Back in January of 2005, our law firm tried a case in Escambia County, Alabama, for Willie Hudson and Betty Jo Phillips against Alfa Mutual Insurance Company. We were fortunate enough to receive a $500,000 verdict for these Plaintiffs. The thrust of the fraud allegation was that Alfa denied a total loss fire claim on the home of Mr. Hudson, a fire that was believed to have been caused by lightning. Alfa took the position in this case that Mr. Hudson had misrepresented information on his application for the policy of insurance and used that so-called reason as a basis for denying the total fire loss claim. Alfa appealed the jury’s decision and the case has been pending in the Alabama Supreme Court since January of 2005.
Some four years later, on January 9, 2009, the Alabama Supreme Court affirmed the Escambia County jury verdict of $500,000. By law, verdicts that are appealed and later affirmed by the Alabama Supreme Court are to receive 12% simple interest per year while the case is pending. Therefore, the Plaintiffs in this case, Willie Hudson and Betty Jo Phillips, will now receive over $740,000 from Alfa.
Alfa’s assertion concerned a petty crime conviction that occurred over 30 years ago against Mr. Hudson, a fact he disclosed to the agent, in response to the Alfa agents’ inquiry — “Have you ever been arrested?” – on the homeowners policy application. The agent told Mr. Hudson that the arrest was “too long ago” and “did not matter.” The agent then marked the application “no.” There were approximately seven other errors contained on the application that Mr. Hudson was asked to sign.
Approximately a year after Mr. Hudson purchased the Alfa homeowners insurance policy, he experienced a total loss fire of his home, but Alfa denied his claim and accused its policyholder of lying on his application about his 30-year-old arrest. In April 2001, Alfa sued Mr. Hudson asking for the Court to declare that his policy be rescinded and that they, Alfa, be declared to have no obligation to pay any of the fire claim. In response, our law firm, on behalf of Mr. Hudson, filed a counter-claim alleging fraud against Alfa because its own agent had misrepresented the information on the Alfa application. Since November 2001, Mr. Hudson and his companion, Ms. Phillips, have been forced to live in a “converted barn” that was located next to the home that had burned in the fire.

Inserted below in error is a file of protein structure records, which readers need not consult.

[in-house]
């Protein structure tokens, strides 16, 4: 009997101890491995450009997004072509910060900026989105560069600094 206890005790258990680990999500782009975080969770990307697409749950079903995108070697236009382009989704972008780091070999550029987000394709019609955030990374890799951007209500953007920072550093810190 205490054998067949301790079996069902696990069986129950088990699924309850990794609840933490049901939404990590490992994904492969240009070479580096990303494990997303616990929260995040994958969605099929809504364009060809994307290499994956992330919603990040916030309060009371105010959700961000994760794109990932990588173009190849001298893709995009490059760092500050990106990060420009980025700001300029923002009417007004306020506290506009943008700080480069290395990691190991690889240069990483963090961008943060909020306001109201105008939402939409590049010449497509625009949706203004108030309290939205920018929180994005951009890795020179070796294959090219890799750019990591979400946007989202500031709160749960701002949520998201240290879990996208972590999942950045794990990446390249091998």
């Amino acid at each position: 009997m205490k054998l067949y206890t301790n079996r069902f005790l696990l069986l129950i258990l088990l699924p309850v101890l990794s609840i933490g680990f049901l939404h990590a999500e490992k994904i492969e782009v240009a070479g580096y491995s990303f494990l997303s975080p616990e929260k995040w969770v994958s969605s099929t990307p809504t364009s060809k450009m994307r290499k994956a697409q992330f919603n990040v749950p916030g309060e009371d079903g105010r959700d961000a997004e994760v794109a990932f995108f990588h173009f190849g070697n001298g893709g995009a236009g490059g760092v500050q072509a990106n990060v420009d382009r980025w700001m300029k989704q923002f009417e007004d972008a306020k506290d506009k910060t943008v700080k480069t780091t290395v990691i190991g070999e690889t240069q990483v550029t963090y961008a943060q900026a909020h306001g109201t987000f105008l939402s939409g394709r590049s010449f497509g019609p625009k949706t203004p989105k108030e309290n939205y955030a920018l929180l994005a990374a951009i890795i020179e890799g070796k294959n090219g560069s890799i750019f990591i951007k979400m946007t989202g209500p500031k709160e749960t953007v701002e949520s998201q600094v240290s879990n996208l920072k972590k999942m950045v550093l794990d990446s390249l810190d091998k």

During the three-day trial, several witnesses were called by the Plaintiff to testify that their Alfa agent had also failed to either ask the same “arrest” question on the application or that Alfa provided them coverage despite their own prior arrest, with two witnesses having convictions over 25 years old. As Mr. Hudson’s lawyers, we were able to prove to the jury that Alfa had a flawed system of underwriting which allowed agents to abuse the application process with those same abuses subsequently used to deny large claims when losses occurred. A jury deliberated approximately two hours before returning with the $500,000 verdict. It took the Supreme Court much longer to come down with their decision. I might add that it was the correct result without any question.
While it’s unfortunate that Mr. Hudson and Ms. Phillips had to wait almost eight years after experiencing a fire to the home, they finally received justice. Fortunately, they stayed the course – never gave up – and ultimately received the justice that was deserved. Hopefully, Alfa has learned its lesson from this case and changed its agents’ sales practices regarding the application process.
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